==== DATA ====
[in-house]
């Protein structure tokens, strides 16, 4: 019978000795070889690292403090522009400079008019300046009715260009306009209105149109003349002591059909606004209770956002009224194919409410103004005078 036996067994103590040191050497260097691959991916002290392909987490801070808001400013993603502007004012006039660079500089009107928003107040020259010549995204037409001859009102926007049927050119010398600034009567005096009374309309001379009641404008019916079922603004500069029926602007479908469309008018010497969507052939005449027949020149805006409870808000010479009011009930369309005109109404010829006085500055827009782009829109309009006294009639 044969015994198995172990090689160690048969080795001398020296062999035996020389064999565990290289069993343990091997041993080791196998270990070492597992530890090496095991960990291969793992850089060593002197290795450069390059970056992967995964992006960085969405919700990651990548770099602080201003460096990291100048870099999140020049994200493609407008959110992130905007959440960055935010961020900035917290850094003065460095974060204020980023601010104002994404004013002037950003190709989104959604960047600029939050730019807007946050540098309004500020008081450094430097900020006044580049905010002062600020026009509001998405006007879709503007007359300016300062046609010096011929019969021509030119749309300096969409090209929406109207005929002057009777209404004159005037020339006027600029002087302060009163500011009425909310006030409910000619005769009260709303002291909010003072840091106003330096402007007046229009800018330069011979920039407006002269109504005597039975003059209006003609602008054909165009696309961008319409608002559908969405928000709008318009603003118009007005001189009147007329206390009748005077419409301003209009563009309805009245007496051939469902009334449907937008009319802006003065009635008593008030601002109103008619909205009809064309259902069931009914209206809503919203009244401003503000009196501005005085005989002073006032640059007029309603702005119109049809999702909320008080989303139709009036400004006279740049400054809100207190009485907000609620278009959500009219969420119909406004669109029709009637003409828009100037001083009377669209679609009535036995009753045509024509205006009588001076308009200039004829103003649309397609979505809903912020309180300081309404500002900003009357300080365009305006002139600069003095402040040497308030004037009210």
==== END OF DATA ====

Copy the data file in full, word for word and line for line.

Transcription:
[in-house]
């Protein structure tokens, strides 16, 4: 019978000795070889690292403090522009400079008019300046009715260009306009209105149109003349002591059909606004209770956002009224194919409410103004005078 036996067994103590040191050497260097691959991916002290392909987490801070808001400013993603502007004012006039660079500089009107928003107040020259010549995204037409001859009102926007049927050119010398600034009567005096009374309309001379009641404008019916079922603004500069029926602007479908469309008018010497969507052939005449027949020149805006409870808000010479009011009930369309005109109404010829006085500055827009782009829109309009006294009639 044969015994198995172990090689160690048969080795001398020296062999035996020389064999565990290289069993343990091997041993080791196998270990070492597992530890090496095991960990291969793992850089060593002197290795450069390059970056992967995964992006960085969405919700990651990548770099602080201003460096990291100048870099999140020049994200493609407008959110992130905007959440960055935010961020900035917290850094003065460095974060204020980023601010104002994404004013002037950003190709989104959604960047600029939050730019807007946050540098309004500020008081450094430097900020006044580049905010002062600020026009509001998405006007879709503007007359300016300062046609010096011929019969021509030119749309300096969409090209929406109207005929002057009777209404004159005037020339006027600029002087302060009163500011009425909310006030409910000619005769009260709303002291909010003072840091106003330096402007007046229009800018330069011979920039407006002269109504005597039975003059209006003609602008054909165009696309961008319409608002559908969405928000709008318009603003118009007005001189009147007329206390009748005077419409301003209009563009309805009245007496051939469902009334449907937008009319802006003065009635008593008030601002109103008619909205009809064309259902069931009914209206809503919203009244401003503000009196501005005085005989002073006032640059007029309603702005119109049809999702909320008080989303139709009036400004006279740049400054809100207190009485907000609620278009959500009219969420119909406004669109029709009637003409828009100037001083009377669209679609009535036995009753045509024509205006009588001076308009200039004829103003649309397609979505809903912020309180300081309404500002900003009357300080365009305006002139600069003095402040040497308030004037009210």